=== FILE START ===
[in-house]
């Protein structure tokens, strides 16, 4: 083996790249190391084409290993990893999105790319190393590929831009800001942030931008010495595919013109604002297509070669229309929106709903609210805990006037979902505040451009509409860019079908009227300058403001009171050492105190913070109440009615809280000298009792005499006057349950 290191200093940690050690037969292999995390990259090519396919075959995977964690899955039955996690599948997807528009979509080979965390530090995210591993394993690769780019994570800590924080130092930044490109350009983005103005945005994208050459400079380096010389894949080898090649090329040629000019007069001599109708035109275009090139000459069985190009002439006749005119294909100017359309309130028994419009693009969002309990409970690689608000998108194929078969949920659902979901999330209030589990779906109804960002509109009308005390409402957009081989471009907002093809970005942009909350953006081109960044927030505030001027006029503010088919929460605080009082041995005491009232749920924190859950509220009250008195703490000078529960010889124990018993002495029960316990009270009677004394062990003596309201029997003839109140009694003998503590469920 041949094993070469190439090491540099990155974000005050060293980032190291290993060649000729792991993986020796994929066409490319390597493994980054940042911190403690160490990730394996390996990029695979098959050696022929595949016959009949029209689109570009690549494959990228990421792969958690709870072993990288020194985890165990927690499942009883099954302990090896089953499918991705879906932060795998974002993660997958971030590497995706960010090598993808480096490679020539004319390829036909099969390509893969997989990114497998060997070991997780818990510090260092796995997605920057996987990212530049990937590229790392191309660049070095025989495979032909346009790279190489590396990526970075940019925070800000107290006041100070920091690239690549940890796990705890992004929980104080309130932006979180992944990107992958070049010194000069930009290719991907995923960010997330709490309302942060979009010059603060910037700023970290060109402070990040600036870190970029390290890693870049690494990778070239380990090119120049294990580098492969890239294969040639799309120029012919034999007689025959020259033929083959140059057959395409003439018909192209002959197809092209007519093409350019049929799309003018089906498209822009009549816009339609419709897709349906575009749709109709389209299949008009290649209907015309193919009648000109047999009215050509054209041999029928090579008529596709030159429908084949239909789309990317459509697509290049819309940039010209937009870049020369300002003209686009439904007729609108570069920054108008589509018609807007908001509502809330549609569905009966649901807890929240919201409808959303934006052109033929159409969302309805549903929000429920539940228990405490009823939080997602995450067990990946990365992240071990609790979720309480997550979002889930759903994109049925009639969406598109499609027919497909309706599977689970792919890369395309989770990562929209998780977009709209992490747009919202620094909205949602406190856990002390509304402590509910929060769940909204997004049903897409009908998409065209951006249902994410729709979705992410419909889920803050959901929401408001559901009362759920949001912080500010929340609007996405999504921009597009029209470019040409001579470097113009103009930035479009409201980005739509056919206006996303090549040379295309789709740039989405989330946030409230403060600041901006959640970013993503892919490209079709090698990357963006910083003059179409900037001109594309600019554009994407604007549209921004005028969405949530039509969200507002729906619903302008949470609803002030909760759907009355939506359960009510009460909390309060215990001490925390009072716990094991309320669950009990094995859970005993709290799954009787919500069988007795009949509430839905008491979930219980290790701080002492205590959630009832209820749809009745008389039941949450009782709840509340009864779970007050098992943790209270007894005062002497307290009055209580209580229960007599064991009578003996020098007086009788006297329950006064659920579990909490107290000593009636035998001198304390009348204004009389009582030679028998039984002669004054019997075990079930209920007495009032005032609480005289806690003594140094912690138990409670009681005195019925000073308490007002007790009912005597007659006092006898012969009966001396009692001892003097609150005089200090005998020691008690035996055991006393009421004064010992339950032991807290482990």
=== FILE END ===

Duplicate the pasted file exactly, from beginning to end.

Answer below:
[in-house]
């Protein structure tokens, strides 16, 4: 083996790249190391084409290993990893999105790319190393590929831009800001942030931008010495595919013109604002297509070669229309929106709903609210805990006037979902505040451009509409860019079908009227300058403001009171050492105190913070109440009615809280000298009792005499006057349950 290191200093940690050690037969292999995390990259090519396919075959995977964690899955039955996690599948997807528009979509080979965390530090995210591993394993690769780019994570800590924080130092930044490109350009983005103005945005994208050459400079380096010389894949080898090649090329040629000019007069001599109708035109275009090139000459069985190009002439006749005119294909100017359309309130028994419009693009969002309990409970690689608000998108194929078969949920659902979901999330209030589990779906109804960002509109009308005390409402957009081989471009907002093809970005942009909350953006081109960044927030505030001027006029503010088919929460605080009082041995005491009232749920924190859950509220009250008195703490000078529960010889124990018993002495029960316990009270009677004394062990003596309201029997003839109140009694003998503590469920 041949094993070469190439090491540099990155974000005050060293980032190291290993060649000729792991993986020796994929066409490319390597493994980054940042911190403690160490990730394996390996990029695979098959050696022929595949016959009949029209689109570009690549494959990228990421792969958690709870072993990288020194985890165990927690499942009883099954302990090896089953499918991705879906932060795998974002993660997958971030590497995706960010090598993808480096490679020539004319390829036909099969390509893969997989990114497998060997070991997780818990510090260092796995997605920057996987990212530049990937590229790392191309660049070095025989495979032909346009790279190489590396990526970075940019925070800000107290006041100070920091690239690549940890796990705890992004929980104080309130932006979180992944990107992958070049010194000069930009290719991907995923960010997330709490309302942060979009010059603060910037700023970290060109402070990040600036870190970029390290890693870049690494990778070239380990090119120049294990580098492969890239294969040639799309120029012919034999007689025959020259033929083959140059057959395409003439018909192209002959197809092209007519093409350019049929799309003018089906498209822009009549816009339609419709897709349906575009749709109709389209299949008009290649209907015309193919009648000109047999009215050509054209041999029928090579008529596709030159429908084949239909789309990317459509697509290049819309940039010209937009870049020369300002003209686009439904007729609108570069920054108008589509018609807007908001509502809330549609569905009966649901807890929240919201409808959303934006052109033929159409969302309805549903929000429920539940228990405490009823939080997602995450067990990946990365992240071990609790979720309480997550979002889930759903994109049925009639969406598109499609027919497909309706599977689970792919890369395309989770990562929209998780977009709209992490747009919202620094909205949602406190856990002390509304402590509910929060769940909204997004049903897409009908998409065209951006249902994410729709979705992410419909889920803050959901929401408001559901009362759920949001912080500010929340609007996405999504921009597009029209470019040409001579470097113009103009930035479009409201980005739509056919206006996303090549040379295309789709740039989405989330946030409230403060600041901006959640970013993503892919490209079709090698990357963006910083003059179409900037001109594309600019554009994407604007549209921004005028969405949530039509969200507002729906619903302008949470609803002030909760759907009355939506359960009510009460909390309060215990001490925390009072716990094991309320669950009990094995859970005993709290799954009787919500069988007795009949509430839905008491979930219980290790701080002492205590959630009832209820749809009745008389039941949450009782709840509340009864779970007050098992943790209270007894005062002497307290009055209580209580229960007599064991009578003996020098007086009788006297329950006064659920579990909490107290000593009636035998001198304390009348204004009389009582030679028998039984002669004054019997075990079930209920007495009032005032609480005289806690003594140094912690138990409670009681005195019925000073308490007002007790009912005597007659006092006898012969009966001396009692001892003097609150005089200090005998020691008690035996055991006393009421004064010992339950032991807290482990």